Consumer Financial Protection Bureau (CFPB) acting Director Mick Mulvaney said Monday he is not planning on firing his deputy director, even though she filed a legal challenge to his authority as the head of the agency.
“It’s always a challenge when you’re in a workplace with someone who’s suing you, and I’m a named defendant,” Mulvaney said Monday.
Former CFPB Director Richard Cordray chose his former chief of staff, Leandra English, as his choice to replace him at the agency. President Donald Trump named Mulvaney as the head of the agency, which led English to file a lawsuit challenging the president’s authority to appoint an interim director of the CFPB.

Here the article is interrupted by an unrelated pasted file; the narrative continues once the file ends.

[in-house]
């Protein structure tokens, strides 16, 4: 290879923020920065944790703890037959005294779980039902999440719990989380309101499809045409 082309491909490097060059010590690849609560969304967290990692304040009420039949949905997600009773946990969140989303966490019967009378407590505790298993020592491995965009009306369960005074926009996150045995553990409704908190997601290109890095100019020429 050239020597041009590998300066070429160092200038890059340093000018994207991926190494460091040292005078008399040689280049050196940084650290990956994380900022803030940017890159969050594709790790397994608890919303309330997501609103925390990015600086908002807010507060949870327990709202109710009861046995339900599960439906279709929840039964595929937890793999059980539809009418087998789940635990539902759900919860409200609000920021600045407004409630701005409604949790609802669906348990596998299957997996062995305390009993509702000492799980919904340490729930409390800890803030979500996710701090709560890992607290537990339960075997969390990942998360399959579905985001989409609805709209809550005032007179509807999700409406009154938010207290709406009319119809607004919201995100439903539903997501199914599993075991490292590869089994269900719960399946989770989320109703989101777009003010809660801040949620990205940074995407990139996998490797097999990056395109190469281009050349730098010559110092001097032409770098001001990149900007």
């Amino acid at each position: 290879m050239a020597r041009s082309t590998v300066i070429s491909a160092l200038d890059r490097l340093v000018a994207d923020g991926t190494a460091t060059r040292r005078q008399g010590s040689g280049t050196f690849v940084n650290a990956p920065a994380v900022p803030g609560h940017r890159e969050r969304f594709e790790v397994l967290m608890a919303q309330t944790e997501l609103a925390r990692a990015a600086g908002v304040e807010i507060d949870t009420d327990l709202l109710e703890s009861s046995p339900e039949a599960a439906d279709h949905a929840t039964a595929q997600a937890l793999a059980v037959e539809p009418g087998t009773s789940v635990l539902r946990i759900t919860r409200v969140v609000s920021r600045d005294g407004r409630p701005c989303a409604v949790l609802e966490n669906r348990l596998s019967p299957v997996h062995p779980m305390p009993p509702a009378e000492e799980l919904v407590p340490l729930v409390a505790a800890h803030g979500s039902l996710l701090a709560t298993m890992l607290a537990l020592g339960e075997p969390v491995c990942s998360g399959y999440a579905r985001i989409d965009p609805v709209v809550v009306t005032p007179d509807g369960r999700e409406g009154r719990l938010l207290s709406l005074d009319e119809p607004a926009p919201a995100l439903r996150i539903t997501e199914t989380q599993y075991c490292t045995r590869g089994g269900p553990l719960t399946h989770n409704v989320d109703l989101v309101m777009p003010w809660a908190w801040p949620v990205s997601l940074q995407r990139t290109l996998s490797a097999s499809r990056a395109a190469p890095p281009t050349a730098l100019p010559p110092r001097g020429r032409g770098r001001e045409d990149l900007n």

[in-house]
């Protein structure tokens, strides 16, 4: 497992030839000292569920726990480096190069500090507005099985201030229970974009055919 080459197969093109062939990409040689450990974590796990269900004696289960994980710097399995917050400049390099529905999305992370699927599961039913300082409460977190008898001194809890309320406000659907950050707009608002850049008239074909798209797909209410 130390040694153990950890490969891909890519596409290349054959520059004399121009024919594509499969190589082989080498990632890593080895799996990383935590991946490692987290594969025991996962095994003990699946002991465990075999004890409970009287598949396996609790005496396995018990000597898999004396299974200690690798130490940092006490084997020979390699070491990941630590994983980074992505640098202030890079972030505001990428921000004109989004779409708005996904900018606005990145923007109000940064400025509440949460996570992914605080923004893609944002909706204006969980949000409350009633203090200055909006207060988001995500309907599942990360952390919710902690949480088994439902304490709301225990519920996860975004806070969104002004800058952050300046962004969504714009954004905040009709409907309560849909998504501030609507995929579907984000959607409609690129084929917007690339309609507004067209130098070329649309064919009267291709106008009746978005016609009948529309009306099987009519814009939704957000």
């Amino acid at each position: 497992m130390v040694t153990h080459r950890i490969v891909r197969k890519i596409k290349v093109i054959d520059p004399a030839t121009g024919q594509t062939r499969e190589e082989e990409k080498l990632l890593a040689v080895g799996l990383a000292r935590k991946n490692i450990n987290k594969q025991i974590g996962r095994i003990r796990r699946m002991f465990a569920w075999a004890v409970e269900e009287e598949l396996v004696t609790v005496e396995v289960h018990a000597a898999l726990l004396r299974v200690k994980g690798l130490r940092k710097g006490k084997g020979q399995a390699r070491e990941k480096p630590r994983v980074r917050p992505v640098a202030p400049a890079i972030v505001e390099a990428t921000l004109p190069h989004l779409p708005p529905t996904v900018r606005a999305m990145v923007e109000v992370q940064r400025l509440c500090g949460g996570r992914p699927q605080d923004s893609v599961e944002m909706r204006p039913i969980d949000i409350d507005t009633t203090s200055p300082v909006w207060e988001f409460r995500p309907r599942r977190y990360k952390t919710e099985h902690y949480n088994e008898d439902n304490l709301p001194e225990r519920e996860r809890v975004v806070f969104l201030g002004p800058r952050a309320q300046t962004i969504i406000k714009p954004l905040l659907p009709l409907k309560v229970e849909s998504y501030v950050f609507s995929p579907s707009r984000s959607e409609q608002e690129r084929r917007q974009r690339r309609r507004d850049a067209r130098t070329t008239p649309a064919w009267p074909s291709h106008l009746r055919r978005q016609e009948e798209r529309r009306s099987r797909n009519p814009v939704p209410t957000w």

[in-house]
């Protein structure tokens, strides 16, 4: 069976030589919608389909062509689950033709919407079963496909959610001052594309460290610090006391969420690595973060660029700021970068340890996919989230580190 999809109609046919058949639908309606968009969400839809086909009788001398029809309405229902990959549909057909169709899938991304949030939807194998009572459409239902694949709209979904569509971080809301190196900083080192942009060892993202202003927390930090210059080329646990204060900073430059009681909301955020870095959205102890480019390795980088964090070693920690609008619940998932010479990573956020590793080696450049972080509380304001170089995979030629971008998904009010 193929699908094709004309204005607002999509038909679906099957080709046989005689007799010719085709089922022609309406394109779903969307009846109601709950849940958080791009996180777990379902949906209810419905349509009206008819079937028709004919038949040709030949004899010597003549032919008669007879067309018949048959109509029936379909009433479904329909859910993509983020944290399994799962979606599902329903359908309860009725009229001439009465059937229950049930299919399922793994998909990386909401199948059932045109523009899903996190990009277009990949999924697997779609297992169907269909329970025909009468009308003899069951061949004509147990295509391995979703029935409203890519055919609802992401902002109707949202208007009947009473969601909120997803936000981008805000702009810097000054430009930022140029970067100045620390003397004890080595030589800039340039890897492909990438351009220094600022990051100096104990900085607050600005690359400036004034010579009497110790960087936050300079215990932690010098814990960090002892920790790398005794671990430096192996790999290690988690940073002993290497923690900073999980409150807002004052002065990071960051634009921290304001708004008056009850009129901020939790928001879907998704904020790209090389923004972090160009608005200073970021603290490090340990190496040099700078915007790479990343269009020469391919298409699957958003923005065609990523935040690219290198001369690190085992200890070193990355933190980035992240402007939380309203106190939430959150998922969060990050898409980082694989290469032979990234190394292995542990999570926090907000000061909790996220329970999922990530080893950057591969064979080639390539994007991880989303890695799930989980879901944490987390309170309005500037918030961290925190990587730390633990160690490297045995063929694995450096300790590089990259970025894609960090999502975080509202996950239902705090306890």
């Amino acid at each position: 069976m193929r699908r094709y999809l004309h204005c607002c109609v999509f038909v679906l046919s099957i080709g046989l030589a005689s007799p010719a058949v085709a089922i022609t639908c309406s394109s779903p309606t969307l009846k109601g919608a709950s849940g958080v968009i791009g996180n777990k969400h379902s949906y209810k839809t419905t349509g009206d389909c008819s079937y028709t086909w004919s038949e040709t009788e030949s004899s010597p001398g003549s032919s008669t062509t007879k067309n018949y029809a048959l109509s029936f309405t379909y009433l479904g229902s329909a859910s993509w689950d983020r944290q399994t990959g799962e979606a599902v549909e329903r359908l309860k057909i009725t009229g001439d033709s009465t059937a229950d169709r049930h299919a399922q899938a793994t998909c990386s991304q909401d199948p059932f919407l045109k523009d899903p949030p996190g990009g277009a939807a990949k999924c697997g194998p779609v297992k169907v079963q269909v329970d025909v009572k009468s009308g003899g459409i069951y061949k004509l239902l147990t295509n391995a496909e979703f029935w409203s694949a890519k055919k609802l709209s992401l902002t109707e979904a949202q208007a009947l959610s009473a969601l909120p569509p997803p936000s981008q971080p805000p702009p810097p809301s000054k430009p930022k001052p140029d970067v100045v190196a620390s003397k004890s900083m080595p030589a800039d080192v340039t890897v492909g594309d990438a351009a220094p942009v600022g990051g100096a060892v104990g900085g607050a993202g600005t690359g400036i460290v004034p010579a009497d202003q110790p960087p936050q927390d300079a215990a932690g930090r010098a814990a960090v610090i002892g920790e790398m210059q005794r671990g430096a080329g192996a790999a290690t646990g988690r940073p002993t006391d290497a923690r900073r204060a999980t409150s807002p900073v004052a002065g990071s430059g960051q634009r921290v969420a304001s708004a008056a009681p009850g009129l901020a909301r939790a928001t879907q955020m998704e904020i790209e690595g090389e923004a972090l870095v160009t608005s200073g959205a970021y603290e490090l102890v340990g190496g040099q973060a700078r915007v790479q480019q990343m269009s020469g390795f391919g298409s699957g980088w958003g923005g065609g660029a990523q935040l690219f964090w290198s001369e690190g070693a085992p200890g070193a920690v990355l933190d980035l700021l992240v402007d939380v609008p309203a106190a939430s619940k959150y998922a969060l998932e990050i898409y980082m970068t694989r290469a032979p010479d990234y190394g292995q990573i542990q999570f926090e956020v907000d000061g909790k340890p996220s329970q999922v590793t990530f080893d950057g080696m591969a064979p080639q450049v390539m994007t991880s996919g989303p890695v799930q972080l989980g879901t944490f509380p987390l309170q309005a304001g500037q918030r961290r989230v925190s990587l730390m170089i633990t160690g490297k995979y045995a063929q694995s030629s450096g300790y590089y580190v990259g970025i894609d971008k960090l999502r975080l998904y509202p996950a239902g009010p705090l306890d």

U.S. District Judge for the District Court of District of Columbia Timothy J. Kelly, a Trump appointee, sided with the Trump administration, ruling that he would not issue a temporary restraining order stopping the president from appointing a new director.
The acting CFPB director and White House Office of Management and Budget director said he would not fire English and said he has had only email contact with her since he took over the agency on Nov. 27. Mulvaney says his email correspondence with English has been simply to tell her to stop purporting to be the acting director and fulfill her responsibilities as deputy director of the agency.
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